posted on Saturday, 29th September 2012 by Steve May
This year's What Hi-Fi? Sound & Vision Awards event proved as lavish and spectacular as ever. In the new media landscape this feat in itself probably deserves an award. Back in the heyday of home entertainment consumer magazines, the autumn calendar was once peppered with AV and Hi-Fi trophy ceremonies. But things change. Today the Haymarket-published juggernaut is the last mag standing. The only other similar ceremonies of any size from consumer facing print media are held by gadget bibles T3 and Stuff.
So seizing on the opportunity to celebrate and mingle with peers, the industry collectively donned Black Tie and posh frocks and headed to the Dorchester hotel London, determined to have a good time - regardless of whether awards were collected or not. As a networking event, the What Hi-Fi? Awards remain without equal. All key industry and media people are in attendance. Naturally the Inside CI team joined the party, invited along as guests of Epson and JVC.
The mood of attendees was upbeat. Mayur Malde, director of Musical Images, told Inside CI that the install side of his business was doing well, with multi-room audio now a big draw. Increasing awareness of AirPlay-enabled devices now proving a big hook for customers. Epson was equally bullish, with Phil Gibbs confiding that the brand had enjoyed a dramatic increase in business from the CI sector over the past 12 months.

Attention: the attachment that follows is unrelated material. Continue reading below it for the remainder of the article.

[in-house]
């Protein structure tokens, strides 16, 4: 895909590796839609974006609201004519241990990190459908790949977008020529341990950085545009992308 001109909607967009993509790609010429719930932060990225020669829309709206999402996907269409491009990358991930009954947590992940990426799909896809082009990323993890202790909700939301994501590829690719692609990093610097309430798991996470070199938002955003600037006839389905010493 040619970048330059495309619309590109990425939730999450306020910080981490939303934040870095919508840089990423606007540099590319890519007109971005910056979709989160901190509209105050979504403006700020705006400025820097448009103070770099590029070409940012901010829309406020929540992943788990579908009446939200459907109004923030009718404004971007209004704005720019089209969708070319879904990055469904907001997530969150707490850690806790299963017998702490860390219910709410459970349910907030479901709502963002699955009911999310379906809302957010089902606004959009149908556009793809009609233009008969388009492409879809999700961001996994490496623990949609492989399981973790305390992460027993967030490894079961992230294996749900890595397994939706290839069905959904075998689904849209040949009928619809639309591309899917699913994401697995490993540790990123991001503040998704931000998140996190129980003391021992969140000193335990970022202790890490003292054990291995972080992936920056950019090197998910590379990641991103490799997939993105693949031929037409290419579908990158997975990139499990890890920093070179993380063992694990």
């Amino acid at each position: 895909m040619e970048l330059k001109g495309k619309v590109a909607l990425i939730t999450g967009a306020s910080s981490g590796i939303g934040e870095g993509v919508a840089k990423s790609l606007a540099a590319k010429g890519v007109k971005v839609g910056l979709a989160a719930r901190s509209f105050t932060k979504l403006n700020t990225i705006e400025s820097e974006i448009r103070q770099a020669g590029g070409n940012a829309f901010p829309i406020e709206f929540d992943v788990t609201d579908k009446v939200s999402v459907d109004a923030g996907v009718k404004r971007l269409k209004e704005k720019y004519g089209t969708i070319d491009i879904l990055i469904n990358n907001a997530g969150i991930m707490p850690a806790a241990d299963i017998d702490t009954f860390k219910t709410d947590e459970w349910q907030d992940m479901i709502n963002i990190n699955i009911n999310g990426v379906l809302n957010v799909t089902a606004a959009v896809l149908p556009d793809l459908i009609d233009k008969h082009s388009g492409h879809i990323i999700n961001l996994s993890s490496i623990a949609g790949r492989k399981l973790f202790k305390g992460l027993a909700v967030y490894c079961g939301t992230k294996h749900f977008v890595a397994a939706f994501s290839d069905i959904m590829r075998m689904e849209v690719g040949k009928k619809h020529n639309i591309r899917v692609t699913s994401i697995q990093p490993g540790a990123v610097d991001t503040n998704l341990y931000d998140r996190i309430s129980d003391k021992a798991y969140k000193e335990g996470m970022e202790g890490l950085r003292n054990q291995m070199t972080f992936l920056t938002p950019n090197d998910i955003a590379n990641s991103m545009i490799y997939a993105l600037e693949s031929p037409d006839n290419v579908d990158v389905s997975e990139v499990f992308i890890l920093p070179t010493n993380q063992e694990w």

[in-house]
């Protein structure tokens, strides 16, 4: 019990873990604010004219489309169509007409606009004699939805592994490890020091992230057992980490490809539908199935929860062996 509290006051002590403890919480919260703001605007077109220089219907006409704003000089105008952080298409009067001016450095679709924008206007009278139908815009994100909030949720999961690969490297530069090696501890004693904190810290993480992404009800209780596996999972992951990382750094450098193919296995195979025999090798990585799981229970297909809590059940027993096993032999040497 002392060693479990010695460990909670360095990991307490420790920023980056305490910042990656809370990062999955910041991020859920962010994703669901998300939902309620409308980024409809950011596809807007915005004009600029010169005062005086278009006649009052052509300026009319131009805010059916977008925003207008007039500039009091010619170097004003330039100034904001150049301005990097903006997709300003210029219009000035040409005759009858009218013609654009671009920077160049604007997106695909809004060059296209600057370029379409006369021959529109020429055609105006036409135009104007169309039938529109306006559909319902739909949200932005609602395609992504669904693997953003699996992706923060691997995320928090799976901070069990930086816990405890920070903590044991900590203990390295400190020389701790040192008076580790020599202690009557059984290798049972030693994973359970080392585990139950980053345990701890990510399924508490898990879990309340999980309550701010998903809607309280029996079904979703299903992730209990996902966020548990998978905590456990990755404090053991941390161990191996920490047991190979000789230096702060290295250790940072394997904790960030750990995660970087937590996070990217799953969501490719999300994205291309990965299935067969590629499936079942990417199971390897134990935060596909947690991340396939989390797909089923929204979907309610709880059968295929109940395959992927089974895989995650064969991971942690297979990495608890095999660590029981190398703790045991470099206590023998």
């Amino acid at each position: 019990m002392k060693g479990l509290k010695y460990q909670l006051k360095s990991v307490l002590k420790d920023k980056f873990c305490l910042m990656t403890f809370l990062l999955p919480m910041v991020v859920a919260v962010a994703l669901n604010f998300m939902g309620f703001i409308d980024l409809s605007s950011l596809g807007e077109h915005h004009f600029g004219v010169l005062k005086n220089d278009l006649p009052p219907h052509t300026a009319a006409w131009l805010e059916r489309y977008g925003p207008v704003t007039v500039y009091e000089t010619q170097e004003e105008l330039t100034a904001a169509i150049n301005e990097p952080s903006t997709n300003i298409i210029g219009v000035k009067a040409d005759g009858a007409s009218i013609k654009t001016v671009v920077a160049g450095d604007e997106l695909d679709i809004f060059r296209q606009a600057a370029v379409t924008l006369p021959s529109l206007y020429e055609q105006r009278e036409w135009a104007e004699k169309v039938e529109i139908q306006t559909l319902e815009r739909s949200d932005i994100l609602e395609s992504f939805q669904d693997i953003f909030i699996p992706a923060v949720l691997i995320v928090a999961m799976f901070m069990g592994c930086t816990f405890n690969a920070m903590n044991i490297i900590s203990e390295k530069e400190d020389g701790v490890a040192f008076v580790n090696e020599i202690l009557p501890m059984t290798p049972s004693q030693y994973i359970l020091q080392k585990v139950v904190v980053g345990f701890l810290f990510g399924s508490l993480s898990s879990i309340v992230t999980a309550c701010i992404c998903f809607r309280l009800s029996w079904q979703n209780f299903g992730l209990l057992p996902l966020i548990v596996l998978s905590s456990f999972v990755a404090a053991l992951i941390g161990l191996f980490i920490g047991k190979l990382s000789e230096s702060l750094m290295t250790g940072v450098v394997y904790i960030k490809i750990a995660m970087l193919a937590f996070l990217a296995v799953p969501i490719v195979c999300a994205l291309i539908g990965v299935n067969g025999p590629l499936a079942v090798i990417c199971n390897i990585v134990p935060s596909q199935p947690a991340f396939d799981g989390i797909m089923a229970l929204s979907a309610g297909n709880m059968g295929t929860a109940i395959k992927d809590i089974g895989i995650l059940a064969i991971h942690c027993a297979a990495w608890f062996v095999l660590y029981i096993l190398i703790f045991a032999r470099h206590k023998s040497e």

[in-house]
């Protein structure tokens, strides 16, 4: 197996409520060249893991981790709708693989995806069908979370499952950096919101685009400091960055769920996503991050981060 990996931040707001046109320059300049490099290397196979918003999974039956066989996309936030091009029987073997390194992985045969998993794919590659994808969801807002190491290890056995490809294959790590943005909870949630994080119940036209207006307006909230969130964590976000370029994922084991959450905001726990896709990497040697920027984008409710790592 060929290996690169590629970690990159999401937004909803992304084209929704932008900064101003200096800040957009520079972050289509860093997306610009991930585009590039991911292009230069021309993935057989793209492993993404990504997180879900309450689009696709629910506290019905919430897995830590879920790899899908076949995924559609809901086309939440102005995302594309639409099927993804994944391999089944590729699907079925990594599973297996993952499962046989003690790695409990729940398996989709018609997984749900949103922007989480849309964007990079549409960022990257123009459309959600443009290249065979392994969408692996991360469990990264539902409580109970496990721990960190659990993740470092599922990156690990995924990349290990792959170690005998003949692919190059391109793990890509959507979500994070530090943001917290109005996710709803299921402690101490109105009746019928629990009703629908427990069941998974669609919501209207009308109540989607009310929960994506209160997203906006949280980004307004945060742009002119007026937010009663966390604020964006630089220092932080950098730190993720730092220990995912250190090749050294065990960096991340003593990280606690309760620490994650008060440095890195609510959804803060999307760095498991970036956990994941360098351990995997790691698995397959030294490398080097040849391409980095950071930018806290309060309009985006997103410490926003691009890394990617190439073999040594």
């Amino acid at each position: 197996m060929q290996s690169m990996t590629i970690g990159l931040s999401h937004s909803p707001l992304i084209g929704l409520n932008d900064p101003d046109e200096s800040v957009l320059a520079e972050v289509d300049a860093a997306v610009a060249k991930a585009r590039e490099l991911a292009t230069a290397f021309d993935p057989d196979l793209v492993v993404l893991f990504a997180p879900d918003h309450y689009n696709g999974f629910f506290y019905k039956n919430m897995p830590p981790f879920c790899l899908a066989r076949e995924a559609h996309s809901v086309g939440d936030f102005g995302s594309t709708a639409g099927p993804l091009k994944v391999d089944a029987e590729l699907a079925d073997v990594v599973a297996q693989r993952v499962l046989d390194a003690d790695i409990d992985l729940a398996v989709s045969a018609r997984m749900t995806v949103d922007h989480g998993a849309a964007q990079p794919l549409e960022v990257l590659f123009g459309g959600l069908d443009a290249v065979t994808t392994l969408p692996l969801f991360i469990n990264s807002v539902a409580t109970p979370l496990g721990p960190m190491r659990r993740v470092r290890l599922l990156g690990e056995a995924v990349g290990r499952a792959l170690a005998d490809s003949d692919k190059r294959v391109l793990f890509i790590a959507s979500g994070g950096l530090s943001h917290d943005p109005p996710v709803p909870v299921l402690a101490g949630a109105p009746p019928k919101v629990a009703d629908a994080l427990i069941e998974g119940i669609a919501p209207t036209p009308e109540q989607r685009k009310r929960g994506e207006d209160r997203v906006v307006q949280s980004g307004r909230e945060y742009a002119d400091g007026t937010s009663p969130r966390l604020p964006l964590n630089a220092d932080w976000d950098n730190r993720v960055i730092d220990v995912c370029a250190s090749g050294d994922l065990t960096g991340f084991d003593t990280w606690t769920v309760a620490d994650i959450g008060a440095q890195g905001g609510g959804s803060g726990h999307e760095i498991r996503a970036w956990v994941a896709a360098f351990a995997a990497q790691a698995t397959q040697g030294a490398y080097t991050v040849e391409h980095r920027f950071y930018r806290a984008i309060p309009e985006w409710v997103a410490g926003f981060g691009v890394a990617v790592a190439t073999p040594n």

The format for the event itself remains unchanged: champagne and aperitifs, splendid food, ribald entertainment and then the prize-giving ceremony itself. Hosting duties this year fell to the magazine's Deputy Ed Simon Lucas and BBC The One show presenter Alex Jones. If Lucas, who has been Acting Editor since the departure of Dominic Dawes (now part of the Andy Giles Associates PR organisation), was nervous it didn't show. The presentation was slick and entertaining.
Interestingly, in today's era of instant news and live blogging, What Hi-Fi? Sound & Vision maintains a decidedly old-school approach when it comes to gong-giving, embargoing all coverage of the winners until a Special Awards edition of the magazine is published later in the month. "The first rule about the What Hi-Fi? Awards is that you don't talk about the What Hi-Fi? Awards," Lucas chided his audience. Hashtags were definitely not welcome. So no news of who has won what here, I'm afraid. Suffice to say the results should delight, confound and confuse in equal measure - which is exactly the way it should be.
What we can reveal though that the shindig entertained on a grand scale, the audience leaving suitably reminded of just what a great business they're all part of.
What Hi-Fi? (the Sound & Vision suffix came later) was launched back in 1977, spun from another magazine entitled Popular Hi-Fi. Today it's licensed to dozens of publishers around the world and remains the most recognised consumer brand in Hi-Fi and AV. www.whathifi.com has over a million unique visitors a month.
Steve is a veteran of the UK consumer electronics
industry, having covered it for
various media outlets for more than 20 years.
posted by Steve May
New Microsoft all-in-one XO games system wants to "change everything..."More...
posted by Steve May
New vibrational sound upgrade for top plaster-in AIW750E DMLMore...